Cardiac function was measured using M-mode echocardiography after five days of OxCy. The rats were anesthetized releasing 1.5-2% isoflurane in the air, and M-mode ultrasound images were obtained using a high-resolution Vevo 2100 ultrasound imaging system (VisualSonics; Toronto, ON, Canada).
After anesthesia followed by intubation, the animal's chest was reopened between the 3rd and 4th intercostal space, and the cavity was opened using a copper-based retractor wire. Using an internally produced moving syringe tip, a LiNc-BuO EPR oximetry probe was implanted in the left ventricular myocardial tissue. After making sure that the ventricular perforation did not take place, the rat was immediately transferred to a room built to order (diameter of 10 cm and length of 40 cm) with provisions for gas entry and exit. A resonator with a surface loop was inserted through a sealed port in the chamber and placed above the heart. An EPR unit for live oximetry (Magnettech, Berlin, Germany) was used for measurements. Basic EPR measurements were performed using room air (21% oxygen). When needed, hyper oxygen gas mixtures were passed through the chamber during the measurements. EPR spectra were taken as single 30-second scans. The instrument settings were: microwave frequency - 1.2 GHz (L band), incident microwave power - 4 mW; modulation amplitude - 180 mG, modulation frequency 100 kHz; receiver time constant - 0.2 s. The peak-to-peak width of the EPR spectrum was used to calculate pO2 using a standard calibration curve.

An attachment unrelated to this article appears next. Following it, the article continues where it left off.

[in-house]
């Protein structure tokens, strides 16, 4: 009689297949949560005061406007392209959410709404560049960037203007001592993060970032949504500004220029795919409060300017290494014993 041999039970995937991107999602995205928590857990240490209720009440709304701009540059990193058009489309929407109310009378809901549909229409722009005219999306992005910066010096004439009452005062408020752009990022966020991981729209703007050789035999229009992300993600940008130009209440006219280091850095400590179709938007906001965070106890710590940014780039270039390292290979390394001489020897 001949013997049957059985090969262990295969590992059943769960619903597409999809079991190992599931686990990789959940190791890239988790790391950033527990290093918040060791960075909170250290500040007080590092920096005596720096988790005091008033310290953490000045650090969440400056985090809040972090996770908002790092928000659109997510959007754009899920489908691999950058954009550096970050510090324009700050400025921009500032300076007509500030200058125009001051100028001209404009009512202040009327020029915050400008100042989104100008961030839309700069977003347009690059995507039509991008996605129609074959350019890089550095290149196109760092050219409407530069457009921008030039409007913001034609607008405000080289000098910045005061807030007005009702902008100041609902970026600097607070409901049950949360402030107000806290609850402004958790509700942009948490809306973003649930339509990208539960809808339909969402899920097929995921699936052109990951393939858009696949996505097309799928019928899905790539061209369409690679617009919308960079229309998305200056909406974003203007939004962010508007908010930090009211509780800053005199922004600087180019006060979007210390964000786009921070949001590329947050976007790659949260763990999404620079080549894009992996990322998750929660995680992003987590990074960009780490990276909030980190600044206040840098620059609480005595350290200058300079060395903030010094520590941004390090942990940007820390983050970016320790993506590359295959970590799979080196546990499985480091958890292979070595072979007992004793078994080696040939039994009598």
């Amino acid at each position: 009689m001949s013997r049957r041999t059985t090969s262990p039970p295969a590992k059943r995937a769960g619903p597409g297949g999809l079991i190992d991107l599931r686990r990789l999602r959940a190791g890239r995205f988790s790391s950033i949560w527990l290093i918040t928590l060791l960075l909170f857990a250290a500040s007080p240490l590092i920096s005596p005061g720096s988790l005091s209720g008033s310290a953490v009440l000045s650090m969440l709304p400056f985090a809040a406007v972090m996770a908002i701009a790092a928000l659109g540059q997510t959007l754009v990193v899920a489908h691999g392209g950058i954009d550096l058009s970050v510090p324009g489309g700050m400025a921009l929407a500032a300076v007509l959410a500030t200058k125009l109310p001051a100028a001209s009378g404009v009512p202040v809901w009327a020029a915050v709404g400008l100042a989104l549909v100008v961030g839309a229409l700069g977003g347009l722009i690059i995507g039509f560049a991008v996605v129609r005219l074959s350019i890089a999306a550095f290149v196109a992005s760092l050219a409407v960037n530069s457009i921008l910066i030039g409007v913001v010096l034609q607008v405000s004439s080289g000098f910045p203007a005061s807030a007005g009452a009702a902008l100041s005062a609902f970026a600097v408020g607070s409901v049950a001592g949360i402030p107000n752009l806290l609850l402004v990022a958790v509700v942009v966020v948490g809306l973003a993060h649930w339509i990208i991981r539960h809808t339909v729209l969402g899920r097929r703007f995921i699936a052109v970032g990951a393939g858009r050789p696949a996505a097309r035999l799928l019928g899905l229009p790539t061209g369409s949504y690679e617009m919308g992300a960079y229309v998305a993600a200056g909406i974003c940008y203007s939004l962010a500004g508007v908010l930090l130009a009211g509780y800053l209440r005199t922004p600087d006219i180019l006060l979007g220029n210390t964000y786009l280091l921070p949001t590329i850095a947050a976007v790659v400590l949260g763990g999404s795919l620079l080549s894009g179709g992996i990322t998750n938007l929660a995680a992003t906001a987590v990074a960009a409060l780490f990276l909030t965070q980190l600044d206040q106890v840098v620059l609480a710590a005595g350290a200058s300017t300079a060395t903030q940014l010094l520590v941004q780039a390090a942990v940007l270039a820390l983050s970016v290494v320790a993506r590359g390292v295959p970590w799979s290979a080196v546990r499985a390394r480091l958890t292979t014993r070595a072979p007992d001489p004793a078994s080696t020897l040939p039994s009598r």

Analysis of molecular expression of proteins using Western Blotting
The statistical significance of the results was assessed using unique tANOVA tests. Values were presented as mean ± standard deviation (SD). A p-value of less than 0.05 was considered significant.